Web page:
On 21st September 1898 a huge crowd gathered in St Mary’s churchyard on Streaneshalch in Whitby to see a cross in honour of Caedmon unveiled by the then Poet Laureate, Alfred Austin.  The cross was the brainchild of Canon H D Rawnsley, one of the founders of the National Trust.  It cost £350 – an enormous sum of money in those days – and is an echo of an Anglo-Saxon cross, made from Northumbrian sandstone.  It stands 20 feet high and is richly carved with Christian iconography, including rather fetching representations of Hild and Caedmon.  The cross stands at the top of the 199 steps overlooking Whitby, and in the shadow of the ruined medieval Abbey Church.

Caedmon, Abbess Hild, WhitbyIt is said that, at dawn on old Christmas Day (6th January), the distant sound of a choir singing in an ancient Northumbrian dialect can be heard echoing faintly around the ruins of the Abbey.

Whitby Harbour

Parish Church of St Mary's, Whitby

22 thoughts on “Give us a song, Caedmon”

  1. An interesting tale 🙂 Whitby and the surrounding area is the home of my paternal line of ancestors.

    I had heard the tale about the singing but I am curious as to the Northumbrian dialect in Yorkshire…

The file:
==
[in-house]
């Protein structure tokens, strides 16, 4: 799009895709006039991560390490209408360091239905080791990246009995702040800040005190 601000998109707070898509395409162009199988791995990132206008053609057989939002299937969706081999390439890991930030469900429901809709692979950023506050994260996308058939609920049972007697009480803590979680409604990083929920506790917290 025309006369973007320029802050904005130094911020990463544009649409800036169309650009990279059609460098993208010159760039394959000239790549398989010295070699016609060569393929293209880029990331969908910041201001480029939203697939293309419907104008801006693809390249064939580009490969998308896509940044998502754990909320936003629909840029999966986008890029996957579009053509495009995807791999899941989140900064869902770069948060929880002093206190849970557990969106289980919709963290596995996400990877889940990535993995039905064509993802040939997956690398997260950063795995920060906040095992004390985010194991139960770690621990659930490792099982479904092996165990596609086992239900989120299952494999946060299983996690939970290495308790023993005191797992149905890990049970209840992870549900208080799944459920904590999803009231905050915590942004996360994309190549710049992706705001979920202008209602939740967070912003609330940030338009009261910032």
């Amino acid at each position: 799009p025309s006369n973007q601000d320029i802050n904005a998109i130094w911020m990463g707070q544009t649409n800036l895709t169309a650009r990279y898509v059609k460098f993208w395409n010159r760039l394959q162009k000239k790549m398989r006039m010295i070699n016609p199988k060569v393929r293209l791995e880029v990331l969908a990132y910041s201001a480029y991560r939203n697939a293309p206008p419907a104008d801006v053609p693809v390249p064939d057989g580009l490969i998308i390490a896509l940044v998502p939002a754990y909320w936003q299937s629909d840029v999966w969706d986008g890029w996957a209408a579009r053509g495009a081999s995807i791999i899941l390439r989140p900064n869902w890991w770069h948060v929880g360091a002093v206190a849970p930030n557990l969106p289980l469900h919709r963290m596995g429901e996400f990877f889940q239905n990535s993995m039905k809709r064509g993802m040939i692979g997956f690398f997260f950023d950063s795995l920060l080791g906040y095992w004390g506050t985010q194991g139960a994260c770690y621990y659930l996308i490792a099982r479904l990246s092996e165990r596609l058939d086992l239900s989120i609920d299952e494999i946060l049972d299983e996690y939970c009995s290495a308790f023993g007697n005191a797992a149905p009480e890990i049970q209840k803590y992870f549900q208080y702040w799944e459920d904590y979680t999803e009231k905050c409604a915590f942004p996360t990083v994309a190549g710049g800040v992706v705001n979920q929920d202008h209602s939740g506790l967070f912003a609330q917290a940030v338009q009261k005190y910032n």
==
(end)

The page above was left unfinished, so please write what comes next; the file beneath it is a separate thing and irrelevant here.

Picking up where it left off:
2. Now I am craving ice cream.
    Excellent tale and very well told, Mike. Is that the man himself on the bottom section of the cross, jotting down his verses?

  3. You write so beautifully, Mike. And while the jelly and ice cream was a tad suspect, I’m glad you embellished a bit because it added lots of fun and joy to it!

  4. Beautiful picture of that exquisite cross, and a lovely story. I enjoyed the reading this morning.

  5. I don’t recall seeing the cross which is lovely – I think that I was possibly too taken up with Dracula’s tale on my visit, and the extraordinary hearing aid system used by the vicar’s wife inside the church.
    Jelly and icecream – is that a secret vice of yours?

  6. Hi Mike – I had no idea about Caedmon or the monumental cross erected for him: wonderful weaving of a story …. now to sit atop the cliffs next to the Abbey listening to monastic chanting with beautiful descriptive words – just brilliant … and if there’s some food around – even better. Well this is definitely another reason to go to Whitby …

    Thanks so much …Happy Easter … cheers Hilary

  7. Although I’ve passed this cross several times, I never knew about its story. Thank you for explaining! Beautiful pictures, too (as always on your blog).

  8. I’m disappointed that you led us on about the jelly and ice cream. But glad they learned Scripture. Music always makes it easier, though I myself prefer stained glass. And that cross looks suspiciously similar to the one at Durham Cathedral. We had a vet named Caedmon, but I never heard him sing. He was a cattle vet, so it’s possible that he made mooooosic.

  9. Blue Sky Scotland

    Impressive cross. I twigged Jelly and ice cream was made up right away as the witchcraft needed to make them probably arrived with the fridge. I tried to make jelly once just using a cool marble shelf in the old larder but it didn’t set properly.

  10. I quite like the details you have added to Caedmon’s tale and wish I hadn’t retired from teaching British Literature so I could spice up the tale Britain’s first named poet with a little jelly and icecream for my students!